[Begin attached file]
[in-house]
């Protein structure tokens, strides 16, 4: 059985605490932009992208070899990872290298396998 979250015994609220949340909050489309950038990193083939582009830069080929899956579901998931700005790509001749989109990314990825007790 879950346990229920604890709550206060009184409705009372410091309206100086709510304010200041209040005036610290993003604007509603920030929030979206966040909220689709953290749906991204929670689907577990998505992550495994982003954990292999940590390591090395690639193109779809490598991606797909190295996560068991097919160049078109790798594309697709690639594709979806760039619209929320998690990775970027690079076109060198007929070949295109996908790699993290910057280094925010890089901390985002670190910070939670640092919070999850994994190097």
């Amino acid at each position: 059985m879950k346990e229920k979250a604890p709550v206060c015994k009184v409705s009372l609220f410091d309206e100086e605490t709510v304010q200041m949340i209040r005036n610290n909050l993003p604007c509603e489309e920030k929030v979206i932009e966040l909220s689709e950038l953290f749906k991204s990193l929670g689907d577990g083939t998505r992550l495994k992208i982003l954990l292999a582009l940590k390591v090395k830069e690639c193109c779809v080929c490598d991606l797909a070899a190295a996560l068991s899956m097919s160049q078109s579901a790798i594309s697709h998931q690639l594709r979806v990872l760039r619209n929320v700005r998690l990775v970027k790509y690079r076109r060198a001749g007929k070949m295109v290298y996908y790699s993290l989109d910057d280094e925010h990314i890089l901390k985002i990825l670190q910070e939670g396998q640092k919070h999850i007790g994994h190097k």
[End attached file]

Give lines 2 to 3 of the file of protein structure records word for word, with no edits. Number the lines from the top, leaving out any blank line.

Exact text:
């Protein structure tokens, strides 16, 4: 059985605490932009992208070899990872290298396998 979250015994609220949340909050489309950038990193083939582009830069080929899956579901998931700005790509001749989109990314990825007790 879950346990229920604890709550206060009184409705009372410091309206100086709510304010200041209040005036610290993003604007509603920030929030979206966040909220689709953290749906991204929670689907577990998505992550495994982003954990292999940590390591090395690639193109779809490598991606797909190295996560068991097919160049078109790798594309697709690639594709979806760039619209929320998690990775970027690079076109060198007929070949295109996908790699993290910057280094925010890089901390985002670190910070939670640092919070999850994994190097």
């Amino acid at each position: 059985m879950k346990e229920k979250a604890p709550v206060c015994k009184v409705s009372l609220f410091d309206e100086e605490t709510v304010q200041m949340i209040r005036n610290n909050l993003p604007c509603e489309e920030k929030v979206i932009e966040l909220s689709e950038l953290f749906k991204s990193l929670g689907d577990g083939t998505r992550l495994k992208i982003l954990l292999a582009l940590k390591v090395k830069e690639c193109c779809v080929c490598d991606l797909a070899a190295a996560l068991s899956m097919s160049q078109s579901a790798i594309s697709h998931q690639l594709r979806v990872l760039r619209n929320v700005r998690l990775v970027k790509y690079r076109r060198a001749g007929k070949m295109v290298y996908y790699s993290l989109d910057d280094e925010h990314i890089l901390k985002i990825l670190q910070e939670g396998q640092k919070h999850i007790g994994h190097k």